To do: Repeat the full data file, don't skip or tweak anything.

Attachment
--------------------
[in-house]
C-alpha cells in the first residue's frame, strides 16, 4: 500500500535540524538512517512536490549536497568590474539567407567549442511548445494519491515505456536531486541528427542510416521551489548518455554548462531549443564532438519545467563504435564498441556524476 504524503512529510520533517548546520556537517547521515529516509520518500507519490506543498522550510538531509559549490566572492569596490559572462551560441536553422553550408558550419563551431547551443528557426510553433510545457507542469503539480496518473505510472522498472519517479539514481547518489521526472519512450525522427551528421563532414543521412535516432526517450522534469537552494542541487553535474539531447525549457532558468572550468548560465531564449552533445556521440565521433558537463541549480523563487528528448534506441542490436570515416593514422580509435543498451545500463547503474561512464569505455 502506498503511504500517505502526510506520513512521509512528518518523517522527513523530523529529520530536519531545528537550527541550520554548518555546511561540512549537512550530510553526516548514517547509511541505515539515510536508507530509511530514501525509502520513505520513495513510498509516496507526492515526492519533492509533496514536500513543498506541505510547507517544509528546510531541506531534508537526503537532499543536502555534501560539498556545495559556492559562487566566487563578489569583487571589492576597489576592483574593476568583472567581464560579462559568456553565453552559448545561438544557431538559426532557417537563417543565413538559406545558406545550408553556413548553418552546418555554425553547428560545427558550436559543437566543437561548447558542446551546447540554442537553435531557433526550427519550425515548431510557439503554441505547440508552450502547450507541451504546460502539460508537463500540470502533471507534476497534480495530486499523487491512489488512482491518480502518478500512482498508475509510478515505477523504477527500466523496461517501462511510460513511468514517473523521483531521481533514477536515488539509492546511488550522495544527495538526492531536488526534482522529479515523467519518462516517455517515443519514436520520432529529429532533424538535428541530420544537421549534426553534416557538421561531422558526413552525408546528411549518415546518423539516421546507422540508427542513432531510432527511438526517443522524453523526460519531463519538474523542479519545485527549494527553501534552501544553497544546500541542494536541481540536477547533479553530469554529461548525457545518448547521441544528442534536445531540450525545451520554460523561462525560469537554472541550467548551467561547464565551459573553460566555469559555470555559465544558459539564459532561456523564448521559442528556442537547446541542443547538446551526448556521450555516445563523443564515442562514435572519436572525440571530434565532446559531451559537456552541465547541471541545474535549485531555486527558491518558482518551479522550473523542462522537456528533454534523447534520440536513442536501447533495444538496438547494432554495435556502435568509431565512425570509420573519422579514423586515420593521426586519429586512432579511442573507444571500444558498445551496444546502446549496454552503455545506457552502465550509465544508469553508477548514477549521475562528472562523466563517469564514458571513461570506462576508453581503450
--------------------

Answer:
[in-house]
C-alpha cells in the first residue's frame, strides 16, 4: 500500500535540524538512517512536490549536497568590474539567407567549442511548445494519491515505456536531486541528427542510416521551489548518455554548462531549443564532438519545467563504435564498441556524476 504524503512529510520533517548546520556537517547521515529516509520518500507519490506543498522550510538531509559549490566572492569596490559572462551560441536553422553550408558550419563551431547551443528557426510553433510545457507542469503539480496518473505510472522498472519517479539514481547518489521526472519512450525522427551528421563532414543521412535516432526517450522534469537552494542541487553535474539531447525549457532558468572550468548560465531564449552533445556521440565521433558537463541549480523563487528528448534506441542490436570515416593514422580509435543498451545500463547503474561512464569505455 502506498503511504500517505502526510506520513512521509512528518518523517522527513523530523529529520530536519531545528537550527541550520554548518555546511561540512549537512550530510553526516548514517547509511541505515539515510536508507530509511530514501525509502520513505520513495513510498509516496507526492515526492519533492509533496514536500513543498506541505510547507517544509528546510531541506531534508537526503537532499543536502555534501560539498556545495559556492559562487566566487563578489569583487571589492576597489576592483574593476568583472567581464560579462559568456553565453552559448545561438544557431538559426532557417537563417543565413538559406545558406545550408553556413548553418552546418555554425553547428560545427558550436559543437566543437561548447558542446551546447540554442537553435531557433526550427519550425515548431510557439503554441505547440508552450502547450507541451504546460502539460508537463500540470502533471507534476497534480495530486499523487491512489488512482491518480502518478500512482498508475509510478515505477523504477527500466523496461517501462511510460513511468514517473523521483531521481533514477536515488539509492546511488550522495544527495538526492531536488526534482522529479515523467519518462516517455517515443519514436520520432529529429532533424538535428541530420544537421549534426553534416557538421561531422558526413552525408546528411549518415546518423539516421546507422540508427542513432531510432527511438526517443522524453523526460519531463519538474523542479519545485527549494527553501534552501544553497544546500541542494536541481540536477547533479553530469554529461548525457545518448547521441544528442534536445531540450525545451520554460523561462525560469537554472541550467548551467561547464565551459573553460566555469559555470555559465544558459539564459532561456523564448521559442528556442537547446541542443547538446551526448556521450555516445563523443564515442562514435572519436572525440571530434565532446559531451559537456552541465547541471541545474535549485531555486527558491518558482518551479522550473523542462522537456528533454534523447534520440536513442536501447533495444538496438547494432554495435556502435568509431565512425570509420573519422579514423586515420593521426586519429586512432579511442573507444571500444558498445551496444546502446549496454552503455545506457552502465550509465544508469553508477548514477549521475562528472562523466563517469564514458571513461570506462576508453581503450